Smartphones as Locative Media
Digital Media and Society 1. Aufl.
Smartphone adoption has surpassed 50% of the population in more than 15 countries, and there are now more than one million mobile applications people can download to their phones. Many of these applications take advantage of smartphones as locative media, which is what allows smartphones to be located in physical space. Applications that take advantage of people’s location are called location-based services, and they are the focus of this book. Smartphones as locative media raise important questions about how we understand the complicated relationship between the Internet and physical space. This book addresses these questions through an interdisciplinary theoretical framework and a detailed analysis of how various popular mobile applications including Google Maps, Facebook, Instagram, Yelp, and Foursquare use people’s location to provide information about their surrounding space. The topics explored in this book are essential reading for anyone interested in how smartphones and location-based services have begun to impact the ways we navigate and engage with the physical world.
AcknowledgmentsChapter 1: From atoms to bits and back againChapter 2: Mobilities and the spatial turnChapter 3: The infrastructure of locative mediaChapter 4: Wayfinding through mobile interfacesChapter 5: Location and social networksChapter 6: Writing and archiving spaceChapter 7: Market forces and the shaping of location-based servicesChapter 8: The negotiation of locational privacyConclusion: The future of locative mediaNotesReferences
"A useful road map for readers seeking to obtain an in-depth understanding of the relevance and impacts of locative media on society. The book is well-structured, innovative in its thinking, and contains a number of original case studies and rich theoretical discussions that will be equally interesting for experienced academic audiences and the general public."LSE Review of Books"Concise and accessible, Frith's Smartphones as Locative Media could serve as an important stanchion for expanding this area of mobile studies, bringing people into important places, showing them around the highlights, and setting up engaging discussions." Brett Oppegaard, University of Hawaii "We are increasingly using location-enabled phones to find our way, locate services and find one another. All the while, their traces raise basic questions of privacy. Jordan Frith provides an excellent and finely-tuned analysis that helps us to understand the nuances of this fundamental social transition."Richard Ling, Nanyang Technological University"Smartphones as Locative Media is a fine book that offers an engagingly written, accessible, up-to-date, and thorough account of contemporary location-based services. Taking our embrace of the smartphone as a point of entry, Frith considers the rise and emerging capabilities of mobile location-based services, their still evolving social uses, and the political economic dimensions and privacy implications of these services. The book makes an important contribution to the literature on locative media, and forms a valuable resource for anyone studying or teaching on the development, growth, and wider impacts of location-enabled mobile technologies." Rowan Wilken, Swinburne University of Technology, Australia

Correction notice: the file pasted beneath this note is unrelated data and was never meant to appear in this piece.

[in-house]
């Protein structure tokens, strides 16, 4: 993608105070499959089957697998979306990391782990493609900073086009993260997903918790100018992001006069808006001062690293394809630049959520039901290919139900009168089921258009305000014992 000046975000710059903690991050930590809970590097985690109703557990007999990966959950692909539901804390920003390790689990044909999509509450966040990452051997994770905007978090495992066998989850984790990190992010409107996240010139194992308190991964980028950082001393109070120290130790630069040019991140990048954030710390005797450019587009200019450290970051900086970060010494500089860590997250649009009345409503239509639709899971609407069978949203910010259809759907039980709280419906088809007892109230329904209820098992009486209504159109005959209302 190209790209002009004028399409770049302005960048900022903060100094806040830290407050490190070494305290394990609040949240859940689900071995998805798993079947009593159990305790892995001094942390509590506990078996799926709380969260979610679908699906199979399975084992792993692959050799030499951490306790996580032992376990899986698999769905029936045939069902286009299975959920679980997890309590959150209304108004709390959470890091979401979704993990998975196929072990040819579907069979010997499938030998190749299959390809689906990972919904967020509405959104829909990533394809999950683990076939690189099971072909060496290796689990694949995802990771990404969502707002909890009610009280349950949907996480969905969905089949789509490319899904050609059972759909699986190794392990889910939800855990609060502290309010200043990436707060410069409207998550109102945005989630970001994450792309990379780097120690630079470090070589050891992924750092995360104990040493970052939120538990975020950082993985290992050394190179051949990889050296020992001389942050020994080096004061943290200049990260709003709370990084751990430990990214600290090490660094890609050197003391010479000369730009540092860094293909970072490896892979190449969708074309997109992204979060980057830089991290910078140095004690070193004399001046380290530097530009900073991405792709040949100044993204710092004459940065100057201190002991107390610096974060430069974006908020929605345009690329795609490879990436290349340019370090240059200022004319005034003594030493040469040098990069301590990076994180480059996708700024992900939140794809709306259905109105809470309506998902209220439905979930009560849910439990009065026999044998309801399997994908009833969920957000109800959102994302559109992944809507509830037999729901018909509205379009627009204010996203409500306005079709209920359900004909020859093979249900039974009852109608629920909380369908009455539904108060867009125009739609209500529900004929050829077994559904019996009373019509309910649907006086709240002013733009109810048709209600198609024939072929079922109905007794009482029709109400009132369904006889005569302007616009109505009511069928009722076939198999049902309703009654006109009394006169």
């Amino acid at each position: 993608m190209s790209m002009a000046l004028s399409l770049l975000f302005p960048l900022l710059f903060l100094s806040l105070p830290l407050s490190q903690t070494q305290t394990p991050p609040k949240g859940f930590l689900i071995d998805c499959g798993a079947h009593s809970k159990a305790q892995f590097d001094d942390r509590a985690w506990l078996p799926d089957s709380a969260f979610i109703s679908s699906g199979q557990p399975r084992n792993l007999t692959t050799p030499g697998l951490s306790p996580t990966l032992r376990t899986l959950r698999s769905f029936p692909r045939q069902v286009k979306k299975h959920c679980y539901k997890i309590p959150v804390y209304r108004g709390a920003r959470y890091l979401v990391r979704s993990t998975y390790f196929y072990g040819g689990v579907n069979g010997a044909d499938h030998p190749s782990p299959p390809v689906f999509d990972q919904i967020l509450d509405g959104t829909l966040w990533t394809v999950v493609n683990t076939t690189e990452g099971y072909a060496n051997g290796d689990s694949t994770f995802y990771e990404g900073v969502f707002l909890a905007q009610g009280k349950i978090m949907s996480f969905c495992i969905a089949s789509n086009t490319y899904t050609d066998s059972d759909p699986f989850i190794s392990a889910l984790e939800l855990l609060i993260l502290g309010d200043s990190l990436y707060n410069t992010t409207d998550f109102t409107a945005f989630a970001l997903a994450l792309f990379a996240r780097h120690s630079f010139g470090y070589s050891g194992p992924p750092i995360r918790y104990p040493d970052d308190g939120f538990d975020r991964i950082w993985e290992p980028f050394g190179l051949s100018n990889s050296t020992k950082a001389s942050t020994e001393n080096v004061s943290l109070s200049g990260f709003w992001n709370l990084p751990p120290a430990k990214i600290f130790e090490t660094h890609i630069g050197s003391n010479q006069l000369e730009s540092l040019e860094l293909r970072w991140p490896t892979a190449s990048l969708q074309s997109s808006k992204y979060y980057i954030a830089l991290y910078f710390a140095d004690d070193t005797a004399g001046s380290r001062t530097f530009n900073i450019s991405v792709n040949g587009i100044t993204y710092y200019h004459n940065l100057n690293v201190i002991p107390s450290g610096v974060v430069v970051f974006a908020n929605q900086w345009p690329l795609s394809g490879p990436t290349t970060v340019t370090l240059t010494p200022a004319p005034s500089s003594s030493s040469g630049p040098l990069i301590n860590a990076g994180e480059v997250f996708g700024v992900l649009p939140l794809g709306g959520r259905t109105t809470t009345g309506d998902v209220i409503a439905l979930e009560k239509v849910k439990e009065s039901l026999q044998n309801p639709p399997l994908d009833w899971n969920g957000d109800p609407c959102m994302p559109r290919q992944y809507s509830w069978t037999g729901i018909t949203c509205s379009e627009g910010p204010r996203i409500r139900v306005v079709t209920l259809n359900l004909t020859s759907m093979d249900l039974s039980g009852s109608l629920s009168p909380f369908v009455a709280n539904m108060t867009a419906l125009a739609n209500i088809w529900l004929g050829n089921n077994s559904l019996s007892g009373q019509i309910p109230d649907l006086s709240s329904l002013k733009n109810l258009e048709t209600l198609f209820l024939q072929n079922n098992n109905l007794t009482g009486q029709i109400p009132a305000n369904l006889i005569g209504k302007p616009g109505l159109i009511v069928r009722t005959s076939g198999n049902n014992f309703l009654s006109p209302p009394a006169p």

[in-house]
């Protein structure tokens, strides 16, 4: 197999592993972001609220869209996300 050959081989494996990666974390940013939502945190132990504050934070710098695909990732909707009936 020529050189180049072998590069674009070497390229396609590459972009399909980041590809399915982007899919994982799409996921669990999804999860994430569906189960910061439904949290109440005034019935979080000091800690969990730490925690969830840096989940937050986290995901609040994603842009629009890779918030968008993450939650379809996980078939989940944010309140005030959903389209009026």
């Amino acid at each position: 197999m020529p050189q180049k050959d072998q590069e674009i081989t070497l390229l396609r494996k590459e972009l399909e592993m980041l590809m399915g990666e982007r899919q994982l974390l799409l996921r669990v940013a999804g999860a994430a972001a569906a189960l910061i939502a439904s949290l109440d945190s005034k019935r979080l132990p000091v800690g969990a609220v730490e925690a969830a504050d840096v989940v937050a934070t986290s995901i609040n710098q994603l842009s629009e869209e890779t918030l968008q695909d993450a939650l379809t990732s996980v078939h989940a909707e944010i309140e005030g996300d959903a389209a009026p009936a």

Jordan Frith is assistant professor of Technical Communication at the University of North Texas.